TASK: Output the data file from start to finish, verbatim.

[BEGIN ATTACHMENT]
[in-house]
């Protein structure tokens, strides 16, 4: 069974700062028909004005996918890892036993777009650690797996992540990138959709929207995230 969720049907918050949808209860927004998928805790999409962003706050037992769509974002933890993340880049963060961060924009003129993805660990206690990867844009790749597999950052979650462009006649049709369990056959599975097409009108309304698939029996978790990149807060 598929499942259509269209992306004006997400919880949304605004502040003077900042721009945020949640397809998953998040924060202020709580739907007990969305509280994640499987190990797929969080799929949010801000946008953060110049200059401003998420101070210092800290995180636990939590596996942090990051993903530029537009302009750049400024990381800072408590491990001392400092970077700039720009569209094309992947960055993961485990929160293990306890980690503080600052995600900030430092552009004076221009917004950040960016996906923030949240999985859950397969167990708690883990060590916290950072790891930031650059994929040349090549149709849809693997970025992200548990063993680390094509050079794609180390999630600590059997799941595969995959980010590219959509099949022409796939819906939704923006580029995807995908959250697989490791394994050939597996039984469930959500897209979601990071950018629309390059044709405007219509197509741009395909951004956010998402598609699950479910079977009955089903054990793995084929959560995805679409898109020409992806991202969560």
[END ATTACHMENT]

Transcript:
[in-house]
């Protein structure tokens, strides 16, 4: 069974700062028909004005996918890892036993777009650690797996992540990138959709929207995230 969720049907918050949808209860927004998928805790999409962003706050037992769509974002933890993340880049963060961060924009003129993805660990206690990867844009790749597999950052979650462009006649049709369990056959599975097409009108309304698939029996978790990149807060 598929499942259509269209992306004006997400919880949304605004502040003077900042721009945020949640397809998953998040924060202020709580739907007990969305509280994640499987190990797929969080799929949010801000946008953060110049200059401003998420101070210092800290995180636990939590596996942090990051993903530029537009302009750049400024990381800072408590491990001392400092970077700039720009569209094309992947960055993961485990929160293990306890980690503080600052995600900030430092552009004076221009917004950040960016996906923030949240999985859950397969167990708690883990060590916290950072790891930031650059994929040349090549149709849809693997970025992200548990063993680390094509050079794609180390999630600590059997799941595969995959980010590219959509099949022409796939819906939704923006580029995807995908959250697989490791394994050939597996039984469930959500897209979601990071950018629309390059044709405007219509197509741009395909951004956010998402598609699950479910079977009955089903054990793995084929959560995805679409898109020409992806991202969560």